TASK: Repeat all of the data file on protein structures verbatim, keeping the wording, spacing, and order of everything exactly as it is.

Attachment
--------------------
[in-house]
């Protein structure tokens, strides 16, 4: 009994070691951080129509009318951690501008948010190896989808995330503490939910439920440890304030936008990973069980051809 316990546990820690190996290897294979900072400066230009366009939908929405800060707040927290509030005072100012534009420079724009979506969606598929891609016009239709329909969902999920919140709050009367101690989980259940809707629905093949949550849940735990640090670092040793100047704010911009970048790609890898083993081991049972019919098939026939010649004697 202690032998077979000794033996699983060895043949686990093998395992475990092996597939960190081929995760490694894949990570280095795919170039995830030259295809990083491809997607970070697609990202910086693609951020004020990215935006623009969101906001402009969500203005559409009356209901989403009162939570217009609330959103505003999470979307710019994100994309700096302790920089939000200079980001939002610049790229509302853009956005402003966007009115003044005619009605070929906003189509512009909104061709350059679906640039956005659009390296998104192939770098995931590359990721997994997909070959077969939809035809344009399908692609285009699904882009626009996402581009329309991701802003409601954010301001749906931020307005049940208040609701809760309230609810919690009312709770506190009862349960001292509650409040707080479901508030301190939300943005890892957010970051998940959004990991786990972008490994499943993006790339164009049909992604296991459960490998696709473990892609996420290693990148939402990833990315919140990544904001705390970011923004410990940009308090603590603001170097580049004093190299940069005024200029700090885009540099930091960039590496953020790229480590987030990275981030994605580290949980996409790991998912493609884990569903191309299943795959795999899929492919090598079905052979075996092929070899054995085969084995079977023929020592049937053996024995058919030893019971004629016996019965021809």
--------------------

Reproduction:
[in-house]
């Protein structure tokens, strides 16, 4: 009994070691951080129509009318951690501008948010190896989808995330503490939910439920440890304030936008990973069980051809 316990546990820690190996290897294979900072400066230009366009939908929405800060707040927290509030005072100012534009420079724009979506969606598929891609016009239709329909969902999920919140709050009367101690989980259940809707629905093949949550849940735990640090670092040793100047704010911009970048790609890898083993081991049972019919098939026939010649004697 202690032998077979000794033996699983060895043949686990093998395992475990092996597939960190081929995760490694894949990570280095795919170039995830030259295809990083491809997607970070697609990202910086693609951020004020990215935006623009969101906001402009969500203005559409009356209901989403009162939570217009609330959103505003999470979307710019994100994309700096302790920089939000200079980001939002610049790229509302853009956005402003966007009115003044005619009605070929906003189509512009909104061709350059679906640039956005659009390296998104192939770098995931590359990721997994997909070959077969939809035809344009399908692609285009699904882009626009996402581009329309991701802003409601954010301001749906931020307005049940208040609701809760309230609810919690009312709770506190009862349960001292509650409040707080479901508030301190939300943005890892957010970051998940959004990991786990972008490994499943993006790339164009049909992604296991459960490998696709473990892609996420290693990148939402990833990315919140990544904001705390970011923004410990940009308090603590603001170097580049004093190299940069005024200029700090885009540099930091960039590496953020790229480590987030990275981030994605580290949980996409790991998912493609884990569903191309299943795959795999899929492919090598079905052979075996092929070899054995085969084995079977023929020592049937053996024995058919030893019971004629016996019965021809």